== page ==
They didn’t present foolproof, unimpeachable evidentiary facts, like Atiku did in 2019, to show that their actual votes were higher than INEC gave them—and thereby higher than Tinubu’s actual votes. Wishful thinking, online bullying, tendentious accounts of events, and coarse, primitive, illiterate invective against people who have different opinions are not substitutes for substance. Neither are mass delusion and blind political cultism guarantees of electoral victory.

The evidence for electoral irregularities they presented to the tribunal were, for the most part, inept, tangential, weak, and easily disputable. Plus, they are also guilty of these irregularities in their own areas of popularity. It isn’t enough to allege; you should prove your allegations beyond all shadows of doubt, beyond merely providing libidinal raw materials for the wet dreams of your worshipful supporters.

You don’t need to be a lawyer to know that the petitions had not a snowball’s chance in hell of upending Tinubu’s victory. Only self-indulgent, illusory hope would dispose people to expect to get anything out of the petitions.

Obi’s wildly Trumpian dissimulation is the most mystifying for me. It beats me how, with a narrow electoral focus, he thought he won a “mandate” that was “stolen” and how he could somehow have been declared the winner of an election in which he finished third without first asking the tribunal to invalidate the votes of the second-place finisher. By what logic would the tribunal have declared Obi the winner without first nullifying Atiku’s votes, which Obi didn’t ask for in his petition?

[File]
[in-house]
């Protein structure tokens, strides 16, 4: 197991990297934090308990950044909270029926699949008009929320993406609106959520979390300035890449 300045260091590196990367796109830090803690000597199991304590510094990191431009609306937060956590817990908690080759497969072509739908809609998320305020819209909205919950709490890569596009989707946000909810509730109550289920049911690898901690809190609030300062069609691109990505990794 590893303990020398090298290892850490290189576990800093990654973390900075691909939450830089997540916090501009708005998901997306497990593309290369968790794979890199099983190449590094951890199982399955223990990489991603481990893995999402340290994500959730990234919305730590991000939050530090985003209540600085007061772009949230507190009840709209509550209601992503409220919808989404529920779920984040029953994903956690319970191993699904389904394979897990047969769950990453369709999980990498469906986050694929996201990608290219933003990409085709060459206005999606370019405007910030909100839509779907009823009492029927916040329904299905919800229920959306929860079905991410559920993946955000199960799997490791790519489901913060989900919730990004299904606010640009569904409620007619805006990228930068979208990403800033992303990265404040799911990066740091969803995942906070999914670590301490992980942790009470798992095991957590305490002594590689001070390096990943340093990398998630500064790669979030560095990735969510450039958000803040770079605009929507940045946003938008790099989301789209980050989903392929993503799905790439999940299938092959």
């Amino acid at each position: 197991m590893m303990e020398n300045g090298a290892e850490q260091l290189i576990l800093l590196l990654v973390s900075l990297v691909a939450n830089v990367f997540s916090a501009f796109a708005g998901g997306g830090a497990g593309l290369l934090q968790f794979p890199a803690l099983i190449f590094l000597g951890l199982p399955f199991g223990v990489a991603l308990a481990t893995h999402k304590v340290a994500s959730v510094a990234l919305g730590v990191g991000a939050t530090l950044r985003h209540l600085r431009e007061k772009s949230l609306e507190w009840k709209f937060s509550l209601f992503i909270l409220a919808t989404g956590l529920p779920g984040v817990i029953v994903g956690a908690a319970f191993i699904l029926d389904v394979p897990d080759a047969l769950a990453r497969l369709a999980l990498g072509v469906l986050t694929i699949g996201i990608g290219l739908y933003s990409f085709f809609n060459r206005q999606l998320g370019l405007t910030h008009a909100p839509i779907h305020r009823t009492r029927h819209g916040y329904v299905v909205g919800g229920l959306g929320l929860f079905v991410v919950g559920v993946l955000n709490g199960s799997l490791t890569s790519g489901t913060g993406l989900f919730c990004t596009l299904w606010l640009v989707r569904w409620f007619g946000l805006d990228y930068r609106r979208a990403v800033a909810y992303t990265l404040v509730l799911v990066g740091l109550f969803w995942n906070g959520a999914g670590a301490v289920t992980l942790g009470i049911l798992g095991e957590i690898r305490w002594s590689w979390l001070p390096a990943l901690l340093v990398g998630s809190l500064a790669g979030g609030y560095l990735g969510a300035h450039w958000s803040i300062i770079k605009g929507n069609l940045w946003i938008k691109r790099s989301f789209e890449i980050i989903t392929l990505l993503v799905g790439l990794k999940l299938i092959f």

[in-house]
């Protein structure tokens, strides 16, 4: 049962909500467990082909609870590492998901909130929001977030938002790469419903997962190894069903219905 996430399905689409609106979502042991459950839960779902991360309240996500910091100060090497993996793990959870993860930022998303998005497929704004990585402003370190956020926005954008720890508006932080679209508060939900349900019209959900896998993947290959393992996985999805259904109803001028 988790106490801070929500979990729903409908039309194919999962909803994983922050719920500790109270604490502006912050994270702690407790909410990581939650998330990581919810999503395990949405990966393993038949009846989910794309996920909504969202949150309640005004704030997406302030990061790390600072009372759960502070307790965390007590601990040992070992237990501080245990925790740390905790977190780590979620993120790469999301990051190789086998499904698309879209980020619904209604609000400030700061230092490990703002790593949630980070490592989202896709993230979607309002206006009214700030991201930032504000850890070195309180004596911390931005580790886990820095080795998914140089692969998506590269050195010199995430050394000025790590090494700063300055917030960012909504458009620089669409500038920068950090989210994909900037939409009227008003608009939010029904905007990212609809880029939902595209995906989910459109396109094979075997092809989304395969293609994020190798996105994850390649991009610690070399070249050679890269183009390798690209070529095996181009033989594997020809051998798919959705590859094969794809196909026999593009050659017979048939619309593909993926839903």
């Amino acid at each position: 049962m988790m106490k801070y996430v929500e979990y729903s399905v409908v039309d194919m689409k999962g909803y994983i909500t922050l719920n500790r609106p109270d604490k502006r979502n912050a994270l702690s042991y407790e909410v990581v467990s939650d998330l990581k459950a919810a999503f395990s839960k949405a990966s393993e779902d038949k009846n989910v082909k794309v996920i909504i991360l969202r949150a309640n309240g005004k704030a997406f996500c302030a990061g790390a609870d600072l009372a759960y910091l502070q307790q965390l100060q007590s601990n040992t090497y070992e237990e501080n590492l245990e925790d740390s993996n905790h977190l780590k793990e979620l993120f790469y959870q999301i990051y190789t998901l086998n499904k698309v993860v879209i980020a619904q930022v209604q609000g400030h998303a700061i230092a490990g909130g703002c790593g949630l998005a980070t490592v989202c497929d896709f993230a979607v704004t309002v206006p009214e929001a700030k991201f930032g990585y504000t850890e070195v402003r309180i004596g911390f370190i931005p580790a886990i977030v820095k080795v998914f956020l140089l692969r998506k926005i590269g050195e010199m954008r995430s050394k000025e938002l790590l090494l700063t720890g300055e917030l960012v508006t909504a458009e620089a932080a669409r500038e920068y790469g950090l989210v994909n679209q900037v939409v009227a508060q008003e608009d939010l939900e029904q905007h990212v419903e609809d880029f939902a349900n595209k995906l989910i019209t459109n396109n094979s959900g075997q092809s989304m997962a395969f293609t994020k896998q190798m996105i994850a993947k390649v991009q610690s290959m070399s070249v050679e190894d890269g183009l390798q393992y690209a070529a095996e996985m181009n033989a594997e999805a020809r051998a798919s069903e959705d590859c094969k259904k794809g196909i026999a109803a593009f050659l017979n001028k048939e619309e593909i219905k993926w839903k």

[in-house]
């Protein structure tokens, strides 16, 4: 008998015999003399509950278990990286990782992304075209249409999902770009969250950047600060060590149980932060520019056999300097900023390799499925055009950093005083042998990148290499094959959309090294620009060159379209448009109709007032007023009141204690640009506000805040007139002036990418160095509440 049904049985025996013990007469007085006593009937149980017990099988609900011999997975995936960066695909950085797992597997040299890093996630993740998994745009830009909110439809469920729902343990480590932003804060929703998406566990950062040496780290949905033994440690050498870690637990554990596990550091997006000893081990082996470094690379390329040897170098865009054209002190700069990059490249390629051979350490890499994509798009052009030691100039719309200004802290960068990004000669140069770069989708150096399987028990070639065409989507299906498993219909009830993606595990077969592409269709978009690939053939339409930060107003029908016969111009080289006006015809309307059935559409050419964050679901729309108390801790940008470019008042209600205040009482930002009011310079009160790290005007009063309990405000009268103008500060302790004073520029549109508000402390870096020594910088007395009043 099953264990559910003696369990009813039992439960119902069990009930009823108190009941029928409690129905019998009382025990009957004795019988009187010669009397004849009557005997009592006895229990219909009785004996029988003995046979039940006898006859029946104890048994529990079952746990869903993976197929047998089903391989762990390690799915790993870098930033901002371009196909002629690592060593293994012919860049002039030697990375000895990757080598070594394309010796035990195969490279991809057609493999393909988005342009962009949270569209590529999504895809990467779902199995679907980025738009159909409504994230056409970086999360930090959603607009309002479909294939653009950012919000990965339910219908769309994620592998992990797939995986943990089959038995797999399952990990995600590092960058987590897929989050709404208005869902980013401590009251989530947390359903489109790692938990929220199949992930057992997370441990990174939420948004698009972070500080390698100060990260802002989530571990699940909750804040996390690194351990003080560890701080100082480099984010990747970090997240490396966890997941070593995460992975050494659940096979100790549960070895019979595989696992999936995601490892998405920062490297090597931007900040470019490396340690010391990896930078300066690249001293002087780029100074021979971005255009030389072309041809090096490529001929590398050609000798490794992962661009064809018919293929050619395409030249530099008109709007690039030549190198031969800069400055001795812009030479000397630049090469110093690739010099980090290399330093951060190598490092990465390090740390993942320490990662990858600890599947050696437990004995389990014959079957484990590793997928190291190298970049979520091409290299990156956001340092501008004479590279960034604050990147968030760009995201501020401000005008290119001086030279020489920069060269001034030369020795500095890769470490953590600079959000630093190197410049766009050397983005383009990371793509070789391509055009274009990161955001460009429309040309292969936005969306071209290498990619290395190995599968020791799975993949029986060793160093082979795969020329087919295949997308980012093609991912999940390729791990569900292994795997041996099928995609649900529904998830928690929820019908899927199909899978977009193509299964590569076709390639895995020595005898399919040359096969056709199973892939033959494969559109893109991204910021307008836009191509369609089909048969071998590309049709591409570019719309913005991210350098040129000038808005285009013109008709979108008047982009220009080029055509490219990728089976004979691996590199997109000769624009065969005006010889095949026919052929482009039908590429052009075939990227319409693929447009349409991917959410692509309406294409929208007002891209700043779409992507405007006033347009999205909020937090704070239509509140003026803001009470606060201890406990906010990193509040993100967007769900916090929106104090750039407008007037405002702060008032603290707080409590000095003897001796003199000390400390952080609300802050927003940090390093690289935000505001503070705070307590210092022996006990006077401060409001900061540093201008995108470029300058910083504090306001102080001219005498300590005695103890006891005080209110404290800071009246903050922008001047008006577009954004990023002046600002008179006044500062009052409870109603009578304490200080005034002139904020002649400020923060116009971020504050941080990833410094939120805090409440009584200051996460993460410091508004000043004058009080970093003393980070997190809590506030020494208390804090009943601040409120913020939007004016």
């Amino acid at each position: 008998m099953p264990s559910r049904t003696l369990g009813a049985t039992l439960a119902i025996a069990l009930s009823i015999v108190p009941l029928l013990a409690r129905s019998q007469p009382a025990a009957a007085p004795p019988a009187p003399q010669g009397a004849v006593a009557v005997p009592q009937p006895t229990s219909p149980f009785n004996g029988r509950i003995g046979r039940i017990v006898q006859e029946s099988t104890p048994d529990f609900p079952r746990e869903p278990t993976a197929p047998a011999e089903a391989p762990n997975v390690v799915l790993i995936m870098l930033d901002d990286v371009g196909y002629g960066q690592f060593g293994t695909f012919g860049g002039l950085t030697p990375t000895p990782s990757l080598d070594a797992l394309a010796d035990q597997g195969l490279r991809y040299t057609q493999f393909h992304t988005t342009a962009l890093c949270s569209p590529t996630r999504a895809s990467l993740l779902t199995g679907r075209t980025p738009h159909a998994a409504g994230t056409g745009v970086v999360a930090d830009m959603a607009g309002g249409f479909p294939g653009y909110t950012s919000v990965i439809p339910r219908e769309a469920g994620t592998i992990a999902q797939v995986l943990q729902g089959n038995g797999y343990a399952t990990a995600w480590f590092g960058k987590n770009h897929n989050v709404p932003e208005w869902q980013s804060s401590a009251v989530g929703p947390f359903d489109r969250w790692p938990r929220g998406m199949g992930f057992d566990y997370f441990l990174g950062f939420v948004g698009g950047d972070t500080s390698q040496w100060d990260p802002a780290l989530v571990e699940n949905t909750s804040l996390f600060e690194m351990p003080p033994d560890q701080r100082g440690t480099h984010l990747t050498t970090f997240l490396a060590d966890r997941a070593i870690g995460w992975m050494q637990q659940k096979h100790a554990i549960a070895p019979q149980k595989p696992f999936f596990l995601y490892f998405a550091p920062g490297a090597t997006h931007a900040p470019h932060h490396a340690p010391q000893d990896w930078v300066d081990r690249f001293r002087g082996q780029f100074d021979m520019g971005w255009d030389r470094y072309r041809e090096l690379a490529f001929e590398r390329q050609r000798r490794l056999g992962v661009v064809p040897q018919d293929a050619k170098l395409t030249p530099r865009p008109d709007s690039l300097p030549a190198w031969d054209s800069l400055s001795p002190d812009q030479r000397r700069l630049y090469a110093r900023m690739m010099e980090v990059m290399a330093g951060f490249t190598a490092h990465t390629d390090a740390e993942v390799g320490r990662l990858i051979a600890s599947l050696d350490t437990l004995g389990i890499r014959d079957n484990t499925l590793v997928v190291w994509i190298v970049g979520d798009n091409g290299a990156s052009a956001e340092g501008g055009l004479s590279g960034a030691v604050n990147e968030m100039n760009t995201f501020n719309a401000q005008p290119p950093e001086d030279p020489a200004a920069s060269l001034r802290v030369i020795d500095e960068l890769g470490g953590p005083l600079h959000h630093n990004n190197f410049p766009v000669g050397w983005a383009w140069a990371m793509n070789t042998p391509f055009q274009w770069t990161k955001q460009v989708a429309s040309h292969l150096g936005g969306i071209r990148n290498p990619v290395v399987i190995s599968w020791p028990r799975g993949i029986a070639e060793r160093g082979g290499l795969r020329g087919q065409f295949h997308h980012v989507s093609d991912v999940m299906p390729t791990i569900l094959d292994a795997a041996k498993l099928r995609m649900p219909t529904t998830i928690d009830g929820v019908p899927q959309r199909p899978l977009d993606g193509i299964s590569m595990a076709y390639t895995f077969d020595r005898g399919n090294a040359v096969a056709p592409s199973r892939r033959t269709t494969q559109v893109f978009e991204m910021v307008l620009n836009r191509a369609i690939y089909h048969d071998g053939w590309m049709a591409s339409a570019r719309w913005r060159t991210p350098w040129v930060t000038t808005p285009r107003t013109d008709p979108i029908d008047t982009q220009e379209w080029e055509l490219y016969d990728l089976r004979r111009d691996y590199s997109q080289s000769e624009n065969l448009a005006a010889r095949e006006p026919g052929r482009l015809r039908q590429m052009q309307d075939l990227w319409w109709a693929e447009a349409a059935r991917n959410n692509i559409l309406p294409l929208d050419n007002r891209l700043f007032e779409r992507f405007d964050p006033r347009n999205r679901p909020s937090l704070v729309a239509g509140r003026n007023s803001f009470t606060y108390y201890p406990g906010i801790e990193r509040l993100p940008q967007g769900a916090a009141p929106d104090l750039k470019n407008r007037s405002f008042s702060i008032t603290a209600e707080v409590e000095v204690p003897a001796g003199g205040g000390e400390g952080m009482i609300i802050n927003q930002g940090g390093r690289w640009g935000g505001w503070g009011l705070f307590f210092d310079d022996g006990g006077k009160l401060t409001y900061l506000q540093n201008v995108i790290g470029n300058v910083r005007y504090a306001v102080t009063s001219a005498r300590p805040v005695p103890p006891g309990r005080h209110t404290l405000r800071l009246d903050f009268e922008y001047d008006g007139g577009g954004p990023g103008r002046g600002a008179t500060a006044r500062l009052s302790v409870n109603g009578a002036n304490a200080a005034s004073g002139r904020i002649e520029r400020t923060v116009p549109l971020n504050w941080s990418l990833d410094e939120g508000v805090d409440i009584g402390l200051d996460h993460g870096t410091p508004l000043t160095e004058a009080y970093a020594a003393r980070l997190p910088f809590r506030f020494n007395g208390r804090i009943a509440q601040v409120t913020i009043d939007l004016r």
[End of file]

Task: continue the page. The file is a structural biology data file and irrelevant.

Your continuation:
In other words, the petitions weren’t as much about the vote as they were about who Tinubu was and wasn’t (most of which made more moral than legal sense) and why Tinubu should be disqualified, and a rerun ordered that would exclude Tinubu. That doesn’t strike me as a serious challenge.

The petitions are predictably heading to the Supreme Court where they will get a final legal burial. But I am glad that the appeals will help get us legal closure on two thorny issues once and for all: the electoral worth of the Federal Capital Territory and the intent of the framers of the 1999 constitution when they barred dual citizens from running for elective positions.

It’s apparent to anyone with even a basic understanding of the English language that the constitution merely regards the FCT as equivalent to a state for the purpose of determining the geographic spread of votes cast during a presidential election. It would be absurd for the constitution to confer supernumerary electoral value to the votes of the residents of the FCT by requiring that winning 25% of votes there is a precondition to be declared president.